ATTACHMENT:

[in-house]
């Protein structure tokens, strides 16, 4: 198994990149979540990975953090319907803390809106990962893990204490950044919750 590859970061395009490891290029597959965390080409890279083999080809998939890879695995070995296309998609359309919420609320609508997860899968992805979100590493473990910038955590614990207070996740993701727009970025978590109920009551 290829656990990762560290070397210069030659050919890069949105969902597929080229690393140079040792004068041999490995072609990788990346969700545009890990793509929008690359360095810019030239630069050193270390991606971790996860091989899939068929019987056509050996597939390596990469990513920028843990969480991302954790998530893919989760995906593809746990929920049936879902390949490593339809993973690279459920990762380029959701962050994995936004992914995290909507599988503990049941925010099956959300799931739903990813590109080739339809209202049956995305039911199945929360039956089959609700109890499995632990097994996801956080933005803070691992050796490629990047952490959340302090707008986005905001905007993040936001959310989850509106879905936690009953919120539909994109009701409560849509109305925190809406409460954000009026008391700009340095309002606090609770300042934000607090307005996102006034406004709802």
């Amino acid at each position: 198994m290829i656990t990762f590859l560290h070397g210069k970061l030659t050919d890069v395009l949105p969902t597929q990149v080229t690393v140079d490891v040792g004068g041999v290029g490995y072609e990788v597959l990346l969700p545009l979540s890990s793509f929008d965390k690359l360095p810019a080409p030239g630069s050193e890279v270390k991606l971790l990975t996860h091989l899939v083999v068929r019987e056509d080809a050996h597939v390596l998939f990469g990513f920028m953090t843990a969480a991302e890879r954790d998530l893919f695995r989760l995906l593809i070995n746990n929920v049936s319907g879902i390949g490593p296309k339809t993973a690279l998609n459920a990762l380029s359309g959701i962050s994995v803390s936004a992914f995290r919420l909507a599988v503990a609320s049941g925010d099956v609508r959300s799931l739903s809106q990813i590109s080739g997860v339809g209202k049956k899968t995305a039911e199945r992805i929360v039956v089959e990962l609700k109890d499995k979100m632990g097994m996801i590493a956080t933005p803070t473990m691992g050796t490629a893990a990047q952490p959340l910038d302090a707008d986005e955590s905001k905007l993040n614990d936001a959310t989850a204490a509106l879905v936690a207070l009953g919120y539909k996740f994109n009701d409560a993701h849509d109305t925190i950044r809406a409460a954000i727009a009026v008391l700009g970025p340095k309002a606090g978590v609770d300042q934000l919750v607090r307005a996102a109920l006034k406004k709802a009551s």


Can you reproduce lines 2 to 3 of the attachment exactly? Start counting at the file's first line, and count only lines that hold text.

């Protein structure tokens, strides 16, 4: 198994990149979540990975953090319907803390809106990962893990204490950044919750 590859970061395009490891290029597959965390080409890279083999080809998939890879695995070995296309998609359309919420609320609508997860899968992805979100590493473990910038955590614990207070996740993701727009970025978590109920009551 290829656990990762560290070397210069030659050919890069949105969902597929080229690393140079040792004068041999490995072609990788990346969700545009890990793509929008690359360095810019030239630069050193270390991606971790996860091989899939068929019987056509050996597939390596990469990513920028843990969480991302954790998530893919989760995906593809746990929920049936879902390949490593339809993973690279459920990762380029959701962050994995936004992914995290909507599988503990049941925010099956959300799931739903990813590109080739339809209202049956995305039911199945929360039956089959609700109890499995632990097994996801956080933005803070691992050796490629990047952490959340302090707008986005905001905007993040936001959310989850509106879905936690009953919120539909994109009701409560849509109305925190809406409460954000009026008391700009340095309002606090609770300042934000607090307005996102006034406004709802």
């Amino acid at each position: 198994m290829i656990t990762f590859l560290h070397g210069k970061l030659t050919d890069v395009l949105p969902t597929q990149v080229t690393v140079d490891v040792g004068g041999v290029g490995y072609e990788v597959l990346l969700p545009l979540s890990s793509f929008d965390k690359l360095p810019a080409p030239g630069s050193e890279v270390k991606l971790l990975t996860h091989l899939v083999v068929r019987e056509d080809a050996h597939v390596l998939f990469g990513f920028m953090t843990a969480a991302e890879r954790d998530l893919f695995r989760l995906l593809i070995n746990n929920v049936s319907g879902i390949g490593p296309k339809t993973a690279l998609n459920a990762l380029s359309g959701i962050s994995v803390s936004a992914f995290r919420l909507a599988v503990a609320s049941g925010d099956v609508r959300s799931l739903s809106q990813i590109s080739g997860v339809g209202k049956k899968t995305a039911e199945r992805i929360v039956v089959e990962l609700k109890d499995k979100m632990g097994m996801i590493a956080t933005p803070t473990m691992g050796t490629a893990a990047q952490p959340l910038d302090a707008d986005e955590s905001k905007l993040n614990d936001a959310t989850a204490a509106l879905v936690a207070l009953g919120y539909k996740f994109n009701d409560a993701h849509d109305t925190i950044r809406a409460a954000i727009a009026v008391l700009g970025p340095k309002a606090g978590v609770d300042q934000l919750v607090r307005a996102a109920l006034k406004k709802a009551s």